It took me by surprise, then, to see the planetary system indicated in his file. He was colony, and not a military school charity case scholarship type either. This one had worked his way up from colony soldier. That took, as the head rounds doctor liked to put it, ball’s harder than steel.
“You must be one tough mother if you’re colony bred.” I murmured as I fed the chart into the slot on the wall by his bed.
“Thanks” croaked out a voice just barely above a whisper I jumped and looked over at the bed. Blue eyes glittered over at me in the semi-darkness of the bed-nook.
“I apologize, Commander, I didn’t realize you were awake.” I turned to check the readouts on the stats screen and realized that all of his pain medication feeds had shut off. The problem with sensitive med equipment was that sometimes it broke easily. In this case, it appeared as though the bed weight monitor was not working and, instead of alarming due to sudden lack of patient weight, the damn computer decided that there was no longer a patient in the bed and stopped all med feeds. I winced inwardly, knowing that had I checked on him at the beginning of my rounds, I might have noticed it sooner. I patched in an over-ride to restart his medications and sent an alert to Technical.
“That’s the first complement I’ve heard in a long time.” The corner of his mouth drew up a little in a smile, but quickly turned into a wince. He was feeling the pain now and I double checked the med flow. Nerve regrowth, while still a miraculous breakthrough in science, was also extremely painful. Considering that with his case we were also regrowing most of the muscle mass on the right side of his body the pain would be double.
“Your medication feed has a short in it. I’m getting it fixed right now. You should be feeling the pain meds kick in shortly. I apologize again, Commander Larson.” I walked to the side of his bed and lifted the plastic gel blanket gently off of his right side.
“That’s fine, Nurse.” His eyes were ice blue as he watched me examine his healing injuries, “Most people see I’m colony and assume the worst.”
His skin where the injuries were was still translucent, but had been regrown over top of his muscle mass so seamlessly that no scar would exist to show the extent of his injuries. Underneath I could see the pulsatile rhythm of blood as it flowed through the tissues. The majority of his muscle and skin regrowth had happened in a bio-tank, but the muscles and nerves now needed time to complete growth outside of the bio-tank.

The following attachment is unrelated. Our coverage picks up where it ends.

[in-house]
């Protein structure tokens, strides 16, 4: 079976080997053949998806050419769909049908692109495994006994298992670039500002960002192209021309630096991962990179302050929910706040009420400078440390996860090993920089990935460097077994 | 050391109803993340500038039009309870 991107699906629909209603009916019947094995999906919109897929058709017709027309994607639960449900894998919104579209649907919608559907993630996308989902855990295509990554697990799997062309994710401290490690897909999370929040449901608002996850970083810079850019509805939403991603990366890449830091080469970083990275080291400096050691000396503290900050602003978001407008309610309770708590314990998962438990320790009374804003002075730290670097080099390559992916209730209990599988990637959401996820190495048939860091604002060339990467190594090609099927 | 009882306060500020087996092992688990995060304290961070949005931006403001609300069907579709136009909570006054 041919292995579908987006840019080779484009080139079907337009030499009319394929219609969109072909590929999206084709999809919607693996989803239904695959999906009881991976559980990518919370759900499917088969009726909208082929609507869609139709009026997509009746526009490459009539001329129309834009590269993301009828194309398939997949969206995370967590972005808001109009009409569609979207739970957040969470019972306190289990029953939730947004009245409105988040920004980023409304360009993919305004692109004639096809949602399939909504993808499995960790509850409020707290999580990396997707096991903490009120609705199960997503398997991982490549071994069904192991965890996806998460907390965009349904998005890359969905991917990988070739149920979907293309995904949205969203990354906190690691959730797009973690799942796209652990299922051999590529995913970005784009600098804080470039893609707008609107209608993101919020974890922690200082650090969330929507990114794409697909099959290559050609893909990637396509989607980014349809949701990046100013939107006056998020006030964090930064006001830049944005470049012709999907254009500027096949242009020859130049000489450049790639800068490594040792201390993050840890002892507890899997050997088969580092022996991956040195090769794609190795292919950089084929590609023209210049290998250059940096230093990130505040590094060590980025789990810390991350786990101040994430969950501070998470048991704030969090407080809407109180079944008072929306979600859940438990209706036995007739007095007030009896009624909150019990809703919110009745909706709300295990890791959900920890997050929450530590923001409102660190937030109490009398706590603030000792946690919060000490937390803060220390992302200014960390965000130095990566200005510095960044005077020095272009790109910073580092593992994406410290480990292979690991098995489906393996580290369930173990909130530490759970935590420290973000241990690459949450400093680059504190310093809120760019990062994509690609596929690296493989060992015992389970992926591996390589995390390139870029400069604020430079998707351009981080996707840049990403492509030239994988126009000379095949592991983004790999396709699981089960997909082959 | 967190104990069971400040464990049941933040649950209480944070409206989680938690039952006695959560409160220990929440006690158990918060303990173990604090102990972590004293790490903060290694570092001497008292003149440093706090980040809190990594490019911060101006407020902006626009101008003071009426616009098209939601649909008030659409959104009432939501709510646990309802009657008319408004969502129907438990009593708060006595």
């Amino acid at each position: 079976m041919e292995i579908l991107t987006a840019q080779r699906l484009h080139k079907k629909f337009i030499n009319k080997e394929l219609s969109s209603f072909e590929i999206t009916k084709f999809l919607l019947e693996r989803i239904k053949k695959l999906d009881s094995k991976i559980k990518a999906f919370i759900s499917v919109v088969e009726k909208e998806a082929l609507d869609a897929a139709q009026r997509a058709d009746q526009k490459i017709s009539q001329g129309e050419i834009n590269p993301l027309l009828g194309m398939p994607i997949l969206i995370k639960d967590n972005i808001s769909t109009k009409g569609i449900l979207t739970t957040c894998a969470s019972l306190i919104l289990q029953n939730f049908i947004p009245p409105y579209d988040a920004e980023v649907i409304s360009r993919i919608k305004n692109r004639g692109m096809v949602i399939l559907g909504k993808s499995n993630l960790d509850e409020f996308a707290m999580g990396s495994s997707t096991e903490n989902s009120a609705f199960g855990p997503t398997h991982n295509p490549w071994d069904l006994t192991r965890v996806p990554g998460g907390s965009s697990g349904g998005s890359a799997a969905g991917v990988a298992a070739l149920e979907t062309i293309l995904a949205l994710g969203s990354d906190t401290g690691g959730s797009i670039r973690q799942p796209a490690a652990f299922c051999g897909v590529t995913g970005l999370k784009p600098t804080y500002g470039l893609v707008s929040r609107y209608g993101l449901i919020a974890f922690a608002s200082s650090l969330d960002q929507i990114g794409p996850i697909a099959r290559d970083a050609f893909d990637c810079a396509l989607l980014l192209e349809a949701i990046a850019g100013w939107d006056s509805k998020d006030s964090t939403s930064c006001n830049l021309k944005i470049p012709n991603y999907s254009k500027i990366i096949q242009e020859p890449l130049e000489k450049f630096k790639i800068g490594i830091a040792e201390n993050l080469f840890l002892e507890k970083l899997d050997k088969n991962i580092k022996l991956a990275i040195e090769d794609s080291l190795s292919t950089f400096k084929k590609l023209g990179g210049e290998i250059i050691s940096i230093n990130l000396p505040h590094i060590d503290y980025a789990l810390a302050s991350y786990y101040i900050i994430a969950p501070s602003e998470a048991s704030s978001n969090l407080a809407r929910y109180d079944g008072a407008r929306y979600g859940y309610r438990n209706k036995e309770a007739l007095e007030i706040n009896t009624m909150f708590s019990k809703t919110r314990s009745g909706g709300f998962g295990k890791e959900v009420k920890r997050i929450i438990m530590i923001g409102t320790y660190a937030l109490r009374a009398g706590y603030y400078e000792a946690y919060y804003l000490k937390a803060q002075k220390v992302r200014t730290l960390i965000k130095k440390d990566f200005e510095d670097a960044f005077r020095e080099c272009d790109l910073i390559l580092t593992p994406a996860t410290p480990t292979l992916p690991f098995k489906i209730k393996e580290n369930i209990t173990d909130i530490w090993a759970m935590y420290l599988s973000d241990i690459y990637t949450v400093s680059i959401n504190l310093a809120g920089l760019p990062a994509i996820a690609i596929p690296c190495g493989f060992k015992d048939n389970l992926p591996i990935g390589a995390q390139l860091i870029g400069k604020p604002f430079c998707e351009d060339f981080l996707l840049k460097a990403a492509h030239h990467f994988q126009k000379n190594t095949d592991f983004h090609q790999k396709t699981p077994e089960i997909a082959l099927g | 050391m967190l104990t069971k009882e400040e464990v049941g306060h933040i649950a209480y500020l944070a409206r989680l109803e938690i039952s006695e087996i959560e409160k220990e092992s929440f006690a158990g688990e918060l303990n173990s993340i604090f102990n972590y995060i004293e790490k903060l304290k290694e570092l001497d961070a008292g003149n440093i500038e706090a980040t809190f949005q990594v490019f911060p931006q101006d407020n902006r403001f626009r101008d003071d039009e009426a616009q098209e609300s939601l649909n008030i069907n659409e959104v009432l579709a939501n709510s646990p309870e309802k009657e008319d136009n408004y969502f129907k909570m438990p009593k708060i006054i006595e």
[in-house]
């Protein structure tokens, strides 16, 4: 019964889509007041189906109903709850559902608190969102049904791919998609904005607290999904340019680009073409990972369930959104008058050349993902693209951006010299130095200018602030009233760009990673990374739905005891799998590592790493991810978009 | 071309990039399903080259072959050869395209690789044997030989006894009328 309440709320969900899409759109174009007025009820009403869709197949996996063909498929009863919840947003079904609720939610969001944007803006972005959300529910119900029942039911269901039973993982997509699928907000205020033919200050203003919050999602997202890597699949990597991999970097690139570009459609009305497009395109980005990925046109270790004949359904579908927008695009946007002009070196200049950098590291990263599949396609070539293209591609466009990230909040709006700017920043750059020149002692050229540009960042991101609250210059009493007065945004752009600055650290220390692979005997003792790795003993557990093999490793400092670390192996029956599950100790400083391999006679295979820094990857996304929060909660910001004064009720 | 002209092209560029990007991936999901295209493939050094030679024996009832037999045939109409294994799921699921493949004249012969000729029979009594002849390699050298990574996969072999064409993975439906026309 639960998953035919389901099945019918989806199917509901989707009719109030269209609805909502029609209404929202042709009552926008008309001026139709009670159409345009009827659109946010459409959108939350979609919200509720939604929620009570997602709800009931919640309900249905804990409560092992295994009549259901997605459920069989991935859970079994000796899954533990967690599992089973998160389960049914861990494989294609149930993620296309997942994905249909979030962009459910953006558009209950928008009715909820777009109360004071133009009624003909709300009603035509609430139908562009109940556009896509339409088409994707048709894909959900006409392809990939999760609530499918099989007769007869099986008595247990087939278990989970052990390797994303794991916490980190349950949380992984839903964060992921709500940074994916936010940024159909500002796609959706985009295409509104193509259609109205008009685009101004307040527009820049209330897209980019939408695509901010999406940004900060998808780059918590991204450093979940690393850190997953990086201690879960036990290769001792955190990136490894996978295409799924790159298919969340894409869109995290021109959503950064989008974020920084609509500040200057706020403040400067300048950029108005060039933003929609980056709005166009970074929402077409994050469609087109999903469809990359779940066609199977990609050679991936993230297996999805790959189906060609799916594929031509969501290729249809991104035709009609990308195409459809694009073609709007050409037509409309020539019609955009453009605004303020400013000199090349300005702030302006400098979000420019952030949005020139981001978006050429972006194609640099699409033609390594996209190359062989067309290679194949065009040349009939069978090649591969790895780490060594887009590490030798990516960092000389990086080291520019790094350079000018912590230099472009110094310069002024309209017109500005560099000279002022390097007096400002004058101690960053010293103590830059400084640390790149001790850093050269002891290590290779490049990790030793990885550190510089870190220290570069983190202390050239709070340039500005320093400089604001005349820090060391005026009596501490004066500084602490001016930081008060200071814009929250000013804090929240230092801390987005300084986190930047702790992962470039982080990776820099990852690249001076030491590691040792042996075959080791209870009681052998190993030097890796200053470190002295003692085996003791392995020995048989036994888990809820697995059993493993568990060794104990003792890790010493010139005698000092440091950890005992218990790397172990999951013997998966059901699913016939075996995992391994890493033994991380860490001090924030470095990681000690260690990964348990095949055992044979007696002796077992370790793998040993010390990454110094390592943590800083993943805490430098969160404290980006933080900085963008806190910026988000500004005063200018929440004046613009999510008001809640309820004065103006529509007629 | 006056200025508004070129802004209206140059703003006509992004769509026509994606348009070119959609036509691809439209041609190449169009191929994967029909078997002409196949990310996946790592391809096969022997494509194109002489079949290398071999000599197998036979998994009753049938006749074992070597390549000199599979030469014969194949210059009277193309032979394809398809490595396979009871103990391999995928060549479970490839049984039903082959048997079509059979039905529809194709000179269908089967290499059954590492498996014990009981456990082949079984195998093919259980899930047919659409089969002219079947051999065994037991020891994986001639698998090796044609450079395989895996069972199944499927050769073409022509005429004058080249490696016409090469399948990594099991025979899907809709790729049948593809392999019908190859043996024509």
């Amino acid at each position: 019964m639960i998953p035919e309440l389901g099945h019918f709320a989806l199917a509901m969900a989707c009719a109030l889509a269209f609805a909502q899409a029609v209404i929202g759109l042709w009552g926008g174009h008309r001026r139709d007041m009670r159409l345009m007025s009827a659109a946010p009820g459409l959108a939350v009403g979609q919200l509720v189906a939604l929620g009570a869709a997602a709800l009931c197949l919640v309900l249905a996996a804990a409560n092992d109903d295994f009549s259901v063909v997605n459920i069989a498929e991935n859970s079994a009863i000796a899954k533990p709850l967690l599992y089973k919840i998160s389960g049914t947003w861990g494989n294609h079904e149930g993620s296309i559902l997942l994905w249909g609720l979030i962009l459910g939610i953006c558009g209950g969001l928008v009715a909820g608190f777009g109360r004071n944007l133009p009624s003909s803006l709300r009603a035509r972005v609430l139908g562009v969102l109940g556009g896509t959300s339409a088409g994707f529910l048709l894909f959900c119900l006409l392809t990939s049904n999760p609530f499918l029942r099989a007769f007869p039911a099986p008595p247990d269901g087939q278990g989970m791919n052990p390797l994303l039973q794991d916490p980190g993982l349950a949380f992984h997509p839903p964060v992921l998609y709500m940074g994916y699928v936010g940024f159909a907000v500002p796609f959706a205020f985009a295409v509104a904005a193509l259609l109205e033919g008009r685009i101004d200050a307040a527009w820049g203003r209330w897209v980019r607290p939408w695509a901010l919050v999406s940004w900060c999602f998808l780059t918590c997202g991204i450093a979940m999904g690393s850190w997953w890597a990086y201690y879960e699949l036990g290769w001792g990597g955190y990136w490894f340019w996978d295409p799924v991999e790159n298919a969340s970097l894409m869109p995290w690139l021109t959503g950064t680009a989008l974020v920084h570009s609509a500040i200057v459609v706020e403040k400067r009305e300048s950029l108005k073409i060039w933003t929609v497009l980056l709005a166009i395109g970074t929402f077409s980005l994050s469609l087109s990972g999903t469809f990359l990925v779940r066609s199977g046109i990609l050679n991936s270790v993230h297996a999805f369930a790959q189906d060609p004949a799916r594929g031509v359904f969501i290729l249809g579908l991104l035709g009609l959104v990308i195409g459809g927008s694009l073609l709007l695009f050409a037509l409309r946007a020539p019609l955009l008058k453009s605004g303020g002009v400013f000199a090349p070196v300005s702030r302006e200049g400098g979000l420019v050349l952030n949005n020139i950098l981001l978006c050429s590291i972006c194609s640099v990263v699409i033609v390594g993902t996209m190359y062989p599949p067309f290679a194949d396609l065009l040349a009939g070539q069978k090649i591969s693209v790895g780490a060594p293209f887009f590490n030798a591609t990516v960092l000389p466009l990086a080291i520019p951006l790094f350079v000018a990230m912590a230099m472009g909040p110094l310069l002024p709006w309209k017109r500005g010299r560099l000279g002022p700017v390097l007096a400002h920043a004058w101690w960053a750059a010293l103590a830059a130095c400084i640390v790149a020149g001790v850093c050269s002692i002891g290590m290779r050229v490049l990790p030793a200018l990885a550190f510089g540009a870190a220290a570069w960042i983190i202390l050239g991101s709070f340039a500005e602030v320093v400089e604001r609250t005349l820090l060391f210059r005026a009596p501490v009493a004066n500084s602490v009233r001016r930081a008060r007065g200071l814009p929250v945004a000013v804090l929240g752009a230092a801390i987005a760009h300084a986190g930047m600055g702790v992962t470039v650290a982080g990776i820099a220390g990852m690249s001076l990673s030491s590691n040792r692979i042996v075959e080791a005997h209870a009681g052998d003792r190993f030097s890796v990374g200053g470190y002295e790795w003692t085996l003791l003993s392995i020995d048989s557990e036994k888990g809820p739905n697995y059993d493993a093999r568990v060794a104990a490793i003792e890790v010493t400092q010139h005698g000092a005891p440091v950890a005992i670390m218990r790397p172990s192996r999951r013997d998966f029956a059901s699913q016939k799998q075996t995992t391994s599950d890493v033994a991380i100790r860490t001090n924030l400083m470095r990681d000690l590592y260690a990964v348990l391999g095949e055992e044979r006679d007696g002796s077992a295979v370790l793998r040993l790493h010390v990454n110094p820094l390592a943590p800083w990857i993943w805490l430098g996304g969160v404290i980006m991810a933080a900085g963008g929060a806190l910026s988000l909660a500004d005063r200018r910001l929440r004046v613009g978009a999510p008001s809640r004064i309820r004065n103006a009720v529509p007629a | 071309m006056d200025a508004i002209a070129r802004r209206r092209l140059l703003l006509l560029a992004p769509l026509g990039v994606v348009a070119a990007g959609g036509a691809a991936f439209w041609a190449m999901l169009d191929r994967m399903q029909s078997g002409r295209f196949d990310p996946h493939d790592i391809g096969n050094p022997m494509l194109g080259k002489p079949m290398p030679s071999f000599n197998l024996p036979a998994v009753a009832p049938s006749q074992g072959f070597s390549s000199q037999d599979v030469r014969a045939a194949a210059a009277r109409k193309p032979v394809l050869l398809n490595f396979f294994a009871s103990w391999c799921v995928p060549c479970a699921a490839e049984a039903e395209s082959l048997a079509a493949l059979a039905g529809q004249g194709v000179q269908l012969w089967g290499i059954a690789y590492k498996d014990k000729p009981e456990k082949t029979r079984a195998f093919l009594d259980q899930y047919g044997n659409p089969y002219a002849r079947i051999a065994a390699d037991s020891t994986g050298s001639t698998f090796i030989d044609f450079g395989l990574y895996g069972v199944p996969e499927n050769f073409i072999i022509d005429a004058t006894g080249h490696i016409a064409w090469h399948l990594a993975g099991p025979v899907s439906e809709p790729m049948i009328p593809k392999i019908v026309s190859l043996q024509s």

“I’m colony too. I know how you feel. It takes a lot of hard work to get anywhere, even military, once people know you’re colony bred.” I smiled at him, trying my best at good bedside manners.
I checked to be sure that the feed lines into the blood vessel ports for the regrowth broth had not suffered the same short. For safety reasons, the regrowth nutrient broth system was on a separate consol and power supply as the pain medication and muscle relaxant. The yellow liquid still flowed through the tubes as if nothing had happened. I smiled a little as I finished checking the ports, eyeballing the color of his new-grown skin for anything abnormal. Nothing beats the human eye for finding problems, or else my presence here would be useless.
“All there?” his voice was so raspy, I wondered if he had lung damage too. I vaguely remembered something about a gas missle attack on the main deck had caused over 70% casualties, but again, that could have been any ship.
“I caught the last nurse checking to see if I was ‘all there’” His lips curved a little upward again, but still tight. I glanced at the monitor and could see the pain medication starting to flow again. Then I realized what he had just said to me.
“Really?” I raised an eyebrow at him, “You didn’t want me to check, did you?”
“ No, Ma’am.” He tried to grin at me, but it turned into more of an odd grimmace.
Gently, I covered his right side back up again, tenderly aware of how sensitive his thin skin was. Any contact with it, even the slight pressure applied by laying the gel blanket back down on him, caused some measure of discomfort to the nerves. I had heard another officer describe it as a searing burning that reverberated all over the injured area when fingers had been drawn lightly down his skin.
I could tell the pain medications had started flowing again, the Commanders face held a tight wince as the first venous burn started. Gently, I uncurled his clenched left hand and slipped my fingers under his and let him clench my hand in a strangle hold as the medication spread up his arm. It wouldn’t help to have the IV catheter cut off inadvertantly at the point of entry.